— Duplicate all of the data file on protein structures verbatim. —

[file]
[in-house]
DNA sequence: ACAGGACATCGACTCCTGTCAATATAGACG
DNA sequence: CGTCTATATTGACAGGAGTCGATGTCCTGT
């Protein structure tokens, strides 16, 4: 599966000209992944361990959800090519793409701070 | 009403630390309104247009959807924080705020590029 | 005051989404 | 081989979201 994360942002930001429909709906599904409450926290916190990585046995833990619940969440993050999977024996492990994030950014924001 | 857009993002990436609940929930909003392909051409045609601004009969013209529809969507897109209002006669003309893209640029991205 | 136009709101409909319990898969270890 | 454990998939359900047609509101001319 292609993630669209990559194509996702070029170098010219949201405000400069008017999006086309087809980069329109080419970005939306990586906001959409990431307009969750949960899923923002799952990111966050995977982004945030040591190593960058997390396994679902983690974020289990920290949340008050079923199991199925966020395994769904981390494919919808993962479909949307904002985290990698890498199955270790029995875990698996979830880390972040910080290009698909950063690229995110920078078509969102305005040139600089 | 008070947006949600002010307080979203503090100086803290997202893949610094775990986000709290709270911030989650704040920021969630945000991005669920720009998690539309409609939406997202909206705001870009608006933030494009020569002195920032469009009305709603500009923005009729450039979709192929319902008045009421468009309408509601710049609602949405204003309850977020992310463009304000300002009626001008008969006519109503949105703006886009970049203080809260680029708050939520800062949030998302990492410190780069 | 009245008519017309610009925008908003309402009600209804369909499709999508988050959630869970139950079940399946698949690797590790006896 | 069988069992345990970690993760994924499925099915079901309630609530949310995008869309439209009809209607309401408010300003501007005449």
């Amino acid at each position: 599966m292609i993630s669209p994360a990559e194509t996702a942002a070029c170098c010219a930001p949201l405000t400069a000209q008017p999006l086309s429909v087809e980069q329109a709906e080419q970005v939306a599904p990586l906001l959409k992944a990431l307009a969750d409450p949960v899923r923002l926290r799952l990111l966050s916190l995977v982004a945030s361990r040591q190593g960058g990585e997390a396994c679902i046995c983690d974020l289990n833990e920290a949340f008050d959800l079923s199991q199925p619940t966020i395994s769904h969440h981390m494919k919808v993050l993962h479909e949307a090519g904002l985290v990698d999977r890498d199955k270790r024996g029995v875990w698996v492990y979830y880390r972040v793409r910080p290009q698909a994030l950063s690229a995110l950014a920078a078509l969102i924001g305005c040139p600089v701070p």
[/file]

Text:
[in-house]
DNA sequence: ACAGGACATCGACTCCTGTCAATATAGACG
DNA sequence: CGTCTATATTGACAGGAGTCGATGTCCTGT
């Protein structure tokens, strides 16, 4: 599966000209992944361990959800090519793409701070 | 009403630390309104247009959807924080705020590029 | 005051989404 | 081989979201 994360942002930001429909709906599904409450926290916190990585046995833990619940969440993050999977024996492990994030950014924001 | 857009993002990436609940929930909003392909051409045609601004009969013209529809969507897109209002006669003309893209640029991205 | 136009709101409909319990898969270890 | 454990998939359900047609509101001319 292609993630669209990559194509996702070029170098010219949201405000400069008017999006086309087809980069329109080419970005939306990586906001959409990431307009969750949960899923923002799952990111966050995977982004945030040591190593960058997390396994679902983690974020289990920290949340008050079923199991199925966020395994769904981390494919919808993962479909949307904002985290990698890498199955270790029995875990698996979830880390972040910080290009698909950063690229995110920078078509969102305005040139600089 | 008070947006949600002010307080979203503090100086803290997202893949610094775990986000709290709270911030989650704040920021969630945000991005669920720009998690539309409609939406997202909206705001870009608006933030494009020569002195920032469009009305709603500009923005009729450039979709192929319902008045009421468009309408509601710049609602949405204003309850977020992310463009304000300002009626001008008969006519109503949105703006886009970049203080809260680029708050939520800062949030998302990492410190780069 | 009245008519017309610009925008908003309402009600209804369909499709999508988050959630869970139950079940399946698949690797590790006896 | 069988069992345990970690993760994924499925099915079901309630609530949310995008869309439209009809209607309401408010300003501007005449």
């Amino acid at each position: 599966m292609i993630s669209p994360a990559e194509t996702a942002a070029c170098c010219a930001p949201l405000t400069a000209q008017p999006l086309s429909v087809e980069q329109a709906e080419q970005v939306a599904p990586l906001l959409k992944a990431l307009a969750d409450p949960v899923r923002l926290r799952l990111l966050s916190l995977v982004a945030s361990r040591q190593g960058g990585e997390a396994c679902i046995c983690d974020l289990n833990e920290a949340f008050d959800l079923s199991q199925p619940t966020i395994s769904h969440h981390m494919k919808v993050l993962h479909e949307a090519g904002l985290v990698d999977r890498d199955k270790r024996g029995v875990w698996v492990y979830y880390r972040v793409r910080p290009q698909a994030l950063s690229a995110l950014a920078a078509l969102i924001g305005c040139p600089v701070p």